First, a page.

Roles of Congressional Staff Members

Roles of Congressional Staff Members

Each member of Congress has staff to assist them during a term in office. To be most effective in communicating with Congress, it is helpful to know the titles and principal functions of key staff. Commonly used titles and job functions:

Chief of Staff (COS)

This individual has direct access to the member and overall responsibility for offering advice on legislative initiatives and constituent relations. The COS usually oversees office operations and supervises key staff. (Administrative assistant [AA] is another title used interchangeably with COS. More and more congressional offices, however, are giving the AA title to individuals in less-senior positions, such as receptionists and other front-desk staff people.)

Legislative Director (LD)/Deputy Chief of Staff/Senior Legislative Assistant

The LD monitors the member’s legislative schedule and analyzes the pros and cons of specific legislative proposals for the member and COS. The LD also frequently oversees the work of the legislative assistants (see below).

Press Secretary or Communications Director

The press secretary’s main function is to promote the member’s views or positions on a variety of issues to the media, constituents, and the general public. This person understands the special requirements of both the print and electronic media and knows how use these tools to build effective lines of communication with constituents and the media. The press secretary also writes media releases, attends events with the member, and defuses bad publicity.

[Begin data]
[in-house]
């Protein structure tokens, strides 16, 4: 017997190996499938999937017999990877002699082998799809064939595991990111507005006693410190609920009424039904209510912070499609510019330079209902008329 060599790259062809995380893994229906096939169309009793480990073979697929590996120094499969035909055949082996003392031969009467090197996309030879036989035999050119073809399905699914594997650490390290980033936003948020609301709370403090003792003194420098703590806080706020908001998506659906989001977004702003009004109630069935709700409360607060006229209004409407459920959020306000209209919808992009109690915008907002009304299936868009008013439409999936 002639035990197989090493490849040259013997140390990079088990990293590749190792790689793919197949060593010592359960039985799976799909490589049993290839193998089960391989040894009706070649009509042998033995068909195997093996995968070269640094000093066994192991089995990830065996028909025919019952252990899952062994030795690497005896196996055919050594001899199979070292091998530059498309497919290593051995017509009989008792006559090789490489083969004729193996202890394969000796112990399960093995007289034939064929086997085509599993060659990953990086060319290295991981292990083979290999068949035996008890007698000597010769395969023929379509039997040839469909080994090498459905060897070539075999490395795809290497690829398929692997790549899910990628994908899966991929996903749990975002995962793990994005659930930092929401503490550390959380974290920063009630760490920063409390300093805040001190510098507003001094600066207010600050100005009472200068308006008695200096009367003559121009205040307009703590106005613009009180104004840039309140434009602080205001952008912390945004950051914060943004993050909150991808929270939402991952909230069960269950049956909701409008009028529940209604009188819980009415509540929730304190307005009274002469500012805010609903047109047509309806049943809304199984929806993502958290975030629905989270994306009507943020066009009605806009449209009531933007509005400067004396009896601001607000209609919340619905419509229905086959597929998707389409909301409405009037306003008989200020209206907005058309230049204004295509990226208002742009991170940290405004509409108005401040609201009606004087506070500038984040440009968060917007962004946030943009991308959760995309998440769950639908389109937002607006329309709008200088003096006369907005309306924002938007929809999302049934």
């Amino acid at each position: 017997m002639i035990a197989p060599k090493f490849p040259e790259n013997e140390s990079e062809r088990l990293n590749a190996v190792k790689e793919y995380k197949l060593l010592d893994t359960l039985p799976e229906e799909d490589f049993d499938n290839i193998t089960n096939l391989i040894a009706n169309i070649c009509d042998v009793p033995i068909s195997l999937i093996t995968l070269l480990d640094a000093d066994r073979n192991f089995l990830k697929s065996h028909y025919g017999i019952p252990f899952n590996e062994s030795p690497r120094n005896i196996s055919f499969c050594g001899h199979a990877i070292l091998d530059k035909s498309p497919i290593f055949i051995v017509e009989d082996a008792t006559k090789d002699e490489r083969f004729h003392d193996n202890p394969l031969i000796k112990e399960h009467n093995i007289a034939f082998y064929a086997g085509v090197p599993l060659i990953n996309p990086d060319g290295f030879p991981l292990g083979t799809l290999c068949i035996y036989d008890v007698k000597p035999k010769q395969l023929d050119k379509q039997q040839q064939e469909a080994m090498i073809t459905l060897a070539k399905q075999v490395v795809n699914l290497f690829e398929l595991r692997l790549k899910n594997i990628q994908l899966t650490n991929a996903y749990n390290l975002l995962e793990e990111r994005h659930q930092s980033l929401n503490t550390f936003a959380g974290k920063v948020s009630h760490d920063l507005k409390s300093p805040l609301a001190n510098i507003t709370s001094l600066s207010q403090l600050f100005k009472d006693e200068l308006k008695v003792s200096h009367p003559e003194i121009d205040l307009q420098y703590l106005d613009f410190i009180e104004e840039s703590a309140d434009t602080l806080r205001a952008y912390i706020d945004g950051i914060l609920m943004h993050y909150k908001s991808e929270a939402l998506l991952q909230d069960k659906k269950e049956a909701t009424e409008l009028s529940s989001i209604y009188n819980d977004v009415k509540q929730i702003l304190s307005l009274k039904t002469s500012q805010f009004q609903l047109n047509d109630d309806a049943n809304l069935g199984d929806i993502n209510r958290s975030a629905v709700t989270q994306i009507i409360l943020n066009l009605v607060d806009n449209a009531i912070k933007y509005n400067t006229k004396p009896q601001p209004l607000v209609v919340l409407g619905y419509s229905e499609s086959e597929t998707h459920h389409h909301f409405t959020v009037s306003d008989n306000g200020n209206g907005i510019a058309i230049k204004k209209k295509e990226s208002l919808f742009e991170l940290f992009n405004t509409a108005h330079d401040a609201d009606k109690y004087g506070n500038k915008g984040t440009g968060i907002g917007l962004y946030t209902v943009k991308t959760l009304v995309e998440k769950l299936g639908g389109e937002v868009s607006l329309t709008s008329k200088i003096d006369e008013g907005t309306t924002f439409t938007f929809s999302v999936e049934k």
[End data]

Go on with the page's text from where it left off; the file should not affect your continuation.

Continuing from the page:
Legislative Assistant (LA)

An LA typically reports to the LD and is charged with tracking specific issues or issue areas (for example, tax, health, energy, etc.). The LA writes floor statements, monitors legislation, researches issues for the member, keeps staff apprised of developments during committee hearings, and meets with constituents to discuss legislation.

Legislative Correspondent (LC)
The LC answers mail sent to a member’s office. He or she also can help the LAs monitor legislation, meet with constituents, and write policy briefs.

Scheduler/Appointment Secretary

Schedulers manage the complex and multiple demands placed on a member. This individual must find a balance between constituent requests, congressional responsibilities, and staff requirements in deciding the member’s availability for meetings. The scheduler also may be responsible for making travel arrangements, arranging speaking dates, and planning visits to the district.

Other Staff Titles

Other members of the representative’s staff may include caseworkers (who are assigned to help resolve constituent issues in the state/district), the office manager, and receptionists (sometimes known as administrative assistants—see above).


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